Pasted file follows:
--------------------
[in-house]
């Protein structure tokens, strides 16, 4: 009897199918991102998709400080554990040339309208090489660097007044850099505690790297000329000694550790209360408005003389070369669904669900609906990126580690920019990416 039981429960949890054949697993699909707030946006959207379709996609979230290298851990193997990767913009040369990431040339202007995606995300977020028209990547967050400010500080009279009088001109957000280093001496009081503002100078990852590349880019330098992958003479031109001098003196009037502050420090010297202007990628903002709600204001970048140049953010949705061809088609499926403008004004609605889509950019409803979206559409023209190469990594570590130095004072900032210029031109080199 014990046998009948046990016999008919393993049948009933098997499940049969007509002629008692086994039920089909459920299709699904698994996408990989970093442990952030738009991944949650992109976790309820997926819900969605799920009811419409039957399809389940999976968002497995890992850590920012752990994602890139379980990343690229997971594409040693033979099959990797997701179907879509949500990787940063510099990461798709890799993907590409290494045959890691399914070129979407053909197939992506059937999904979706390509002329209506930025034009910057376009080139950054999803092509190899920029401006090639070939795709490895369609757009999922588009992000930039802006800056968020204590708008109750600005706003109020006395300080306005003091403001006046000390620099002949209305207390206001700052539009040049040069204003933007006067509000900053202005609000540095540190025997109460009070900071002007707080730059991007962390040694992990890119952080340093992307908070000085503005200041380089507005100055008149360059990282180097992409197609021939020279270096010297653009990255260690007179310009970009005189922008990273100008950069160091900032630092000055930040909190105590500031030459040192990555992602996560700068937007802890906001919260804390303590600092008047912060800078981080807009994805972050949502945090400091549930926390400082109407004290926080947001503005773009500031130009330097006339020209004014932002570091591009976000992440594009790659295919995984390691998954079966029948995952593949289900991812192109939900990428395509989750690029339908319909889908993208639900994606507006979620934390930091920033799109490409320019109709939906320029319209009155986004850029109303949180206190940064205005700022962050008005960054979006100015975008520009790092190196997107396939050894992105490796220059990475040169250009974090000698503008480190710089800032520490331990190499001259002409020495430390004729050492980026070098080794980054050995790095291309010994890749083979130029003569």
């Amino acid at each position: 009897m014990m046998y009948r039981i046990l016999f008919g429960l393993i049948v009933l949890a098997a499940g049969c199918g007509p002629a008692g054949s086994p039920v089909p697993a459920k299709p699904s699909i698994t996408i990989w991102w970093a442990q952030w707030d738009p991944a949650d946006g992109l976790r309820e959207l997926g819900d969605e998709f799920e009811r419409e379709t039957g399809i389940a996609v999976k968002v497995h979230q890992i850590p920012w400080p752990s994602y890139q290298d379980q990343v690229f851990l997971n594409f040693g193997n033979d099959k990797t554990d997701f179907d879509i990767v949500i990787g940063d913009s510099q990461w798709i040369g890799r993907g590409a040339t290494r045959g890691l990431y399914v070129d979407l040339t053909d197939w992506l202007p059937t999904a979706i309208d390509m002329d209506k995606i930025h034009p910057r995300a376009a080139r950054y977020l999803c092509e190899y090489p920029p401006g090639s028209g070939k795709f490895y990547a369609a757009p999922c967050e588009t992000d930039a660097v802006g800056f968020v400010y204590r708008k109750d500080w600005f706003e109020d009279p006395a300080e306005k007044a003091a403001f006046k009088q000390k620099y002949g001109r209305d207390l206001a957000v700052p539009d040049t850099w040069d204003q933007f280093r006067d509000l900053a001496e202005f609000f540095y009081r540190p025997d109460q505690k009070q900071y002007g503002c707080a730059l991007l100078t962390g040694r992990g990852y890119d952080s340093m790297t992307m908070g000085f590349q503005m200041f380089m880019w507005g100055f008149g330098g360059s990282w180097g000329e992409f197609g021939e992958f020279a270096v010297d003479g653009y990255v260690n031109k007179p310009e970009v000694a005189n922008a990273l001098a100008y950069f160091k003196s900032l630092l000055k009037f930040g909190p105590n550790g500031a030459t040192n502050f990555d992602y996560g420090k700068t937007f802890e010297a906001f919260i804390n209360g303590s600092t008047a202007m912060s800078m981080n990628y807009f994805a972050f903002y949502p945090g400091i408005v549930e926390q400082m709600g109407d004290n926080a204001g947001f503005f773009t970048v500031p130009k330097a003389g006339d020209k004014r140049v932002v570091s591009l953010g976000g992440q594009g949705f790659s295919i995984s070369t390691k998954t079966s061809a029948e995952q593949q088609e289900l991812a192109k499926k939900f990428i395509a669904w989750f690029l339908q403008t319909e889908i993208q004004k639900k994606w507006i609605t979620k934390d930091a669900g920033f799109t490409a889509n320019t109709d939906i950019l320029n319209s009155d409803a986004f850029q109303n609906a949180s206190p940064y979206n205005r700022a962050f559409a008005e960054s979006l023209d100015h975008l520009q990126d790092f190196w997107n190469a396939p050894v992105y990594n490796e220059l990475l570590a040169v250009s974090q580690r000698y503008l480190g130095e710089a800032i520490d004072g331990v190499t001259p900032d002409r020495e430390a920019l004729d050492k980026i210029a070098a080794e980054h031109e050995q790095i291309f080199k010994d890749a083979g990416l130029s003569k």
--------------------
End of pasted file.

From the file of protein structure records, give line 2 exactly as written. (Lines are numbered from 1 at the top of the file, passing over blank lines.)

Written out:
């Protein structure tokens, strides 16, 4: 009897199918991102998709400080554990040339309208090489660097007044850099505690790297000329000694550790209360408005003389070369669904669900609906990126580690920019990416 039981429960949890054949697993699909707030946006959207379709996609979230290298851990193997990767913009040369990431040339202007995606995300977020028209990547967050400010500080009279009088001109957000280093001496009081503002100078990852590349880019330098992958003479031109001098003196009037502050420090010297202007990628903002709600204001970048140049953010949705061809088609499926403008004004609605889509950019409803979206559409023209190469990594570590130095004072900032210029031109080199 014990046998009948046990016999008919393993049948009933098997499940049969007509002629008692086994039920089909459920299709699904698994996408990989970093442990952030738009991944949650992109976790309820997926819900969605799920009811419409039957399809389940999976968002497995890992850590920012752990994602890139379980990343690229997971594409040693033979099959990797997701179907879509949500990787940063510099990461798709890799993907590409290494045959890691399914070129979407053909197939992506059937999904979706390509002329209506930025034009910057376009080139950054999803092509190899920029401006090639070939795709490895369609757009999922588009992000930039802006800056968020204590708008109750600005706003109020006395300080306005003091403001006046000390620099002949209305207390206001700052539009040049040069204003933007006067509000900053202005609000540095540190025997109460009070900071002007707080730059991007962390040694992990890119952080340093992307908070000085503005200041380089507005100055008149360059990282180097992409197609021939020279270096010297653009990255260690007179310009970009005189922008990273100008950069160091900032630092000055930040909190105590500031030459040192990555992602996560700068937007802890906001919260804390303590600092008047912060800078981080807009994805972050949502945090400091549930926390400082109407004290926080947001503005773009500031130009330097006339020209004014932002570091591009976000992440594009790659295919995984390691998954079966029948995952593949289900991812192109939900990428395509989750690029339908319909889908993208639900994606507006979620934390930091920033799109490409320019109709939906320029319209009155986004850029109303949180206190940064205005700022962050008005960054979006100015975008520009790092190196997107396939050894992105490796220059990475040169250009974090000698503008480190710089800032520490331990190499001259002409020495430390004729050492980026070098080794980054050995790095291309010994890749083979130029003569």